Wednesday, October 04, 2006

Good news: the Tories have rediscovered some of the questions. Bad news: they’re still peddling the same failed answers.

After thirty years of telling the sick, poor or despairing to pull themselves together, the Tory leadership seems to have rediscovered social responsibility. It’s a pity that most of the parliamentary party and practically all of the membership are stuck in the ‘I’m alright Jack, sod everyone else’ mode but Rome wasn’t built in a day.

Writing in the Times, Alice Mills at first seems quite upbeat: "What is heartwarming at Bournemouth is to witness the genuine conversion of a party". But then comes a long list of buts and a very pertinent question: "Where were you ... with your social consciences, for the past two decades?"

Well David Cameron was busy writing a manifesto including a scheme for people to buy their way out of the NHS.

The tired solutions include a greater reliance on the voluntary sector. I now work in it (but not for free) and know a lot of other people who do. We’re all certain that there isn’t an army of people available to work for nothing to do the things our public services should do. It is a fantasy to suggest this sector can ever take more than a tiny percentage of the load.

And then there’s ‘efficiency savings’ handing the running of services over to ‘the professionals’ (as if managers and administrators aren’t professionals). At the risk of repeating yesterday’s post, do we really want our doctors or nurses having to order the milk, pay the gas bills, organise the staff rotas or do any of the millions of other tasks needed to keep the NHS running. When would they find time to treat the sick?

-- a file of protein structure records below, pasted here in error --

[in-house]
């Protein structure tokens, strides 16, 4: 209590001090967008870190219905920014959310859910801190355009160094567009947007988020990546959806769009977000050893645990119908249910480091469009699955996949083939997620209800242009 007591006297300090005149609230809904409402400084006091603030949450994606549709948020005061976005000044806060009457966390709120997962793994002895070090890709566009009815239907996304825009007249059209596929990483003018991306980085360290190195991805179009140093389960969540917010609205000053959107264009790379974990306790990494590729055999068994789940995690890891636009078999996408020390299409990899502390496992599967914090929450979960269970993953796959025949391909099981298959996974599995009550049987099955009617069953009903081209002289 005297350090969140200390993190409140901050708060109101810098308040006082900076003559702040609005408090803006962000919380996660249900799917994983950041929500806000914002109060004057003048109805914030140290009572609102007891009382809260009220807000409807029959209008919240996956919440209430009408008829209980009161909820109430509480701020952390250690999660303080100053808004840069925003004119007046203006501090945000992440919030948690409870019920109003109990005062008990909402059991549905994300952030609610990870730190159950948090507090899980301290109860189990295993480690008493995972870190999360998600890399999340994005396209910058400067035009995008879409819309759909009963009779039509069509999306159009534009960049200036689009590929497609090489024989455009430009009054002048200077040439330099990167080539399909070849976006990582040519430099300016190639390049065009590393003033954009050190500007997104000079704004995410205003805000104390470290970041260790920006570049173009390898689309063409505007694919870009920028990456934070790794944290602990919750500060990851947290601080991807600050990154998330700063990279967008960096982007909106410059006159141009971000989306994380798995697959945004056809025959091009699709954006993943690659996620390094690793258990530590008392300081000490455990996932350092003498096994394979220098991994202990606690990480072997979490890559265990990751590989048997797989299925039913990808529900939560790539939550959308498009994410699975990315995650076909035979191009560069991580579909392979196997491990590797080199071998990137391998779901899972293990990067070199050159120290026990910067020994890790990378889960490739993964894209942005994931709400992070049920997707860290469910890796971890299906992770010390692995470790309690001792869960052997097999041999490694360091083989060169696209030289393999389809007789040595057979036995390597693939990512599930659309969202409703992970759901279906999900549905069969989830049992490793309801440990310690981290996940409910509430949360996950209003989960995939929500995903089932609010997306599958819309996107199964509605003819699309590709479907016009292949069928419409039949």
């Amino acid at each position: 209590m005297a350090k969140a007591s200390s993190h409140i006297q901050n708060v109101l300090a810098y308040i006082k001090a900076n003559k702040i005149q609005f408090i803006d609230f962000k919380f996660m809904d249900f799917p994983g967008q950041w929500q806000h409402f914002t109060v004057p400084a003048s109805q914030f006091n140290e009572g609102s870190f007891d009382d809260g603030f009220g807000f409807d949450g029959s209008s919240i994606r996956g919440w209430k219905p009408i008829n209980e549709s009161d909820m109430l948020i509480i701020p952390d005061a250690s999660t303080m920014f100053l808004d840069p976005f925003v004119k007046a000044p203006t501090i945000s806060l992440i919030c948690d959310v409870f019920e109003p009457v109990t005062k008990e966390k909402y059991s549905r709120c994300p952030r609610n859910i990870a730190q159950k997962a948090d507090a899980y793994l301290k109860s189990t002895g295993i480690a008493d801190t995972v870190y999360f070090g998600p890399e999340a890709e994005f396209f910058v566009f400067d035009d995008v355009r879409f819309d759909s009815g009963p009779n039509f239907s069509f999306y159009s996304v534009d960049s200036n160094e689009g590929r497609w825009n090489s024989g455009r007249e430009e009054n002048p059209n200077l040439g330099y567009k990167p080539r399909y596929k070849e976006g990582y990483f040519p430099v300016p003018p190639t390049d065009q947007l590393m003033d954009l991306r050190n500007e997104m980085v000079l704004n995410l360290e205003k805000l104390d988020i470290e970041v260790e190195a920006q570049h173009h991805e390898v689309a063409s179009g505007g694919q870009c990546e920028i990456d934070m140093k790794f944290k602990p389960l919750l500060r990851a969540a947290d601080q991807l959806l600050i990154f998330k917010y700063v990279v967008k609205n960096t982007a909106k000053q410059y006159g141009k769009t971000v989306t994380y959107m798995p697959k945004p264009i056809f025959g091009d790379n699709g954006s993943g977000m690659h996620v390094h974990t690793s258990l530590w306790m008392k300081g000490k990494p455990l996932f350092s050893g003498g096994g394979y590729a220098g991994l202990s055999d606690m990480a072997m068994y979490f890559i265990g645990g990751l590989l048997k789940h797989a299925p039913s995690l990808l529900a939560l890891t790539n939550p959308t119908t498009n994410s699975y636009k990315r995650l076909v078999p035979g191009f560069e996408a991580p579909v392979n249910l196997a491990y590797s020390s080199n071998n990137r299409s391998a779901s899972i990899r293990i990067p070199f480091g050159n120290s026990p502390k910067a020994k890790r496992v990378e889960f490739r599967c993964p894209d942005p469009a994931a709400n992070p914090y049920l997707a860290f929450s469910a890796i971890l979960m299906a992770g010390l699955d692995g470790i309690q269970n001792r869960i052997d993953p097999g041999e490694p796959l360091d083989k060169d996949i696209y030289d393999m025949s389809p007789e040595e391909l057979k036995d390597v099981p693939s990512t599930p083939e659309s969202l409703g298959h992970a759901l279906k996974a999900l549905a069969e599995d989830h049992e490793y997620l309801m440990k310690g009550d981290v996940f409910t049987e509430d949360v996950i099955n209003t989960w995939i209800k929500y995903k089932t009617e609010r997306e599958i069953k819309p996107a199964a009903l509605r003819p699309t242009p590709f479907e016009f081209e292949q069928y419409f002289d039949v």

Bonkers! They still pretend we can have something for nothing. As Alice puts it "The Conservatives have not even begun to work out the answers"...


At 04:52, Blogger cassilis said...

I'm not about to defend 30 years of Tory policy Brian ('cause I can't) but I would take issue with your characterisation of it as devoid of conscience and based on an 'I'm alright jack' philosophy.

Thatcherite reforms need to be understood in their political and economic context. The changes they were looking to bring about in the UK were structural and long-term and the fact the most of those significant changes are now accepted by all main parties (e.g private utilities & home ownership) is testament to their durability.

As a moderate Tory I accept that the party lost it's way after 1987 and became fixated on market solutions and refused to acknowledge the social dimension in politics. And, quite rightly, we paid an electoral price for it.

I'm just keen that people recognise there's a 200+ year history of the Tories to hold Cameron against - not 20. Conservatives were legislating Trade Union rights and public health programmes a generation before Labour was founded. Cameron has some atoning to do yes but let's not overstate it.

At 10:24, Blogger Hughes Views said...

I think the history of the 'nasty party' goes back more than twenty years. I can remember the cheers from members when speakers used 'do gooder' as a term of abuse ...

The future is more important in this context than the past; all parties have evolved into things that they weren't when I was young. But if DC can really make his members and many of his voters care a little more about others and be a bit more accepting of difference then hooray!


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